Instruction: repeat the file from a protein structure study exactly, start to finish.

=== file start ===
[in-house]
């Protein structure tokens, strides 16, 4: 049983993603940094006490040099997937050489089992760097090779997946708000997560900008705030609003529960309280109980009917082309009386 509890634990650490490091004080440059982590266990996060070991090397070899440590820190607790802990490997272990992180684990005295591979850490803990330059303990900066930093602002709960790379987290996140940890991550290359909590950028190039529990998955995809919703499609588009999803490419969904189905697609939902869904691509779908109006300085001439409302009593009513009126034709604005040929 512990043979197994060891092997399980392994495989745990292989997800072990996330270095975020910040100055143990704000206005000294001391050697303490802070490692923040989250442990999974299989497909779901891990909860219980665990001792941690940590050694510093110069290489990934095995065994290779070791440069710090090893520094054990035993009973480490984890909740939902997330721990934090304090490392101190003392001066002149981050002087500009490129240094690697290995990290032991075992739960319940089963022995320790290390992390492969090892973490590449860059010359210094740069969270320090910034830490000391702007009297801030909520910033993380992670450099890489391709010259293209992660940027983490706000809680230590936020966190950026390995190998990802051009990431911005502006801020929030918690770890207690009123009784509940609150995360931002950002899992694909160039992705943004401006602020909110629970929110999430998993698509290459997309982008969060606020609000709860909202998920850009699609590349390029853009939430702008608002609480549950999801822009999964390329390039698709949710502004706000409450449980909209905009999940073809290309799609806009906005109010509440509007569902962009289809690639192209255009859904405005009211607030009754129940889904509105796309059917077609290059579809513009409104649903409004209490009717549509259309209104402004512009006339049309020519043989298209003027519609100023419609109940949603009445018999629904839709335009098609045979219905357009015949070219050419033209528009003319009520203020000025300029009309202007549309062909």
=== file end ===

[in-house]
């Protein structure tokens, strides 16, 4: 049983993603940094006490040099997937050489089992760097090779997946708000997560900008705030609003529960309280109980009917082309009386 509890634990650490490091004080440059982590266990996060070991090397070899440590820190607790802990490997272990992180684990005295591979850490803990330059303990900066930093602002709960790379987290996140940890991550290359909590950028190039529990998955995809919703499609588009999803490419969904189905697609939902869904691509779908109006300085001439409302009593009513009126034709604005040929 512990043979197994060891092997399980392994495989745990292989997800072990996330270095975020910040100055143990704000206005000294001391050697303490802070490692923040989250442990999974299989497909779901891990909860219980665990001792941690940590050694510093110069290489990934095995065994290779070791440069710090090893520094054990035993009973480490984890909740939902997330721990934090304090490392101190003392001066002149981050002087500009490129240094690697290995990290032991075992739960319940089963022995320790290390992390492969090892973490590449860059010359210094740069969270320090910034830490000391702007009297801030909520910033993380992670450099890489391709010259293209992660940027983490706000809680230590936020966190950026390995190998990802051009990431911005502006801020929030918690770890207690009123009784509940609150995360931002950002899992694909160039992705943004401006602020909110629970929110999430998993698509290459997309982008969060606020609000709860909202998920850009699609590349390029853009939430702008608002609480549950999801822009999964390329390039698709949710502004706000409450449980909209905009999940073809290309799609806009906005109010509440509007569902962009289809690639192209255009859904405005009211607030009754129940889904509105796309059917077609290059579809513009409104649903409004209490009717549509259309209104402004512009006339049309020519043989298209003027519609100023419609109940949603009445018999629904839709335009098609045979219905357009015949070219050419033209528009003319009520203020000025300029009309202007549309062909």